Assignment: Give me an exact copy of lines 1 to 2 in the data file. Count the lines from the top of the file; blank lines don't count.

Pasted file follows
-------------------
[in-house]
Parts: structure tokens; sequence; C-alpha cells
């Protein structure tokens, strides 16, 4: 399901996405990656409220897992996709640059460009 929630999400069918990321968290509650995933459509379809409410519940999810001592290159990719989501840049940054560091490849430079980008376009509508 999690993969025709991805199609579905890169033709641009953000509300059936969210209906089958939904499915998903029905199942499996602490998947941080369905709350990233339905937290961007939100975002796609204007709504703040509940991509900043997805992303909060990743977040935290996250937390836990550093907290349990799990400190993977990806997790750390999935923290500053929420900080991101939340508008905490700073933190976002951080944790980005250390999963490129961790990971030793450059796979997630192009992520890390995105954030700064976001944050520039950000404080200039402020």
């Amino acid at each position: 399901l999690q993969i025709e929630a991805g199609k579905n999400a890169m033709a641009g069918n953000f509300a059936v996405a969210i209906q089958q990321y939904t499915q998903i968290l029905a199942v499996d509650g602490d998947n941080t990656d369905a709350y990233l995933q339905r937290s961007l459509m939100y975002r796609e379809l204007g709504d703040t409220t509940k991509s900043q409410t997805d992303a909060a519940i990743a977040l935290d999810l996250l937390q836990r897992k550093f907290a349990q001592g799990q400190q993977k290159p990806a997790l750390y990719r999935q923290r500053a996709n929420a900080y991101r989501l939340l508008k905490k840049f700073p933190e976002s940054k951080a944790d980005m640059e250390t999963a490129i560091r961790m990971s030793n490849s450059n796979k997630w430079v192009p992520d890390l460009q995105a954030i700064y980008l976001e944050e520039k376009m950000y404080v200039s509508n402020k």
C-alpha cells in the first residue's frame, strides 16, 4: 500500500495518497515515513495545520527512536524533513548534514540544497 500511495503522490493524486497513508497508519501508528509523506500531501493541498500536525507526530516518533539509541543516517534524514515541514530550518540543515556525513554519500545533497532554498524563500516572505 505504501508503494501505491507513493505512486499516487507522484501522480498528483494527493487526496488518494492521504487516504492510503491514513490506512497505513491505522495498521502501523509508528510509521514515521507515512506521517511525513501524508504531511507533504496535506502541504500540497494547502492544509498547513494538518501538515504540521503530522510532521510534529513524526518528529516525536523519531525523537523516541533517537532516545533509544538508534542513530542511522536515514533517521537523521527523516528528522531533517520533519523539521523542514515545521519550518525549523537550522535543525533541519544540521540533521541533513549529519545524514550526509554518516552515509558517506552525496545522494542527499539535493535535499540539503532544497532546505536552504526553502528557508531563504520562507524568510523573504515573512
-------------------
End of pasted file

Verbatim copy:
[in-house]
Parts: structure tokens; sequence; C-alpha cells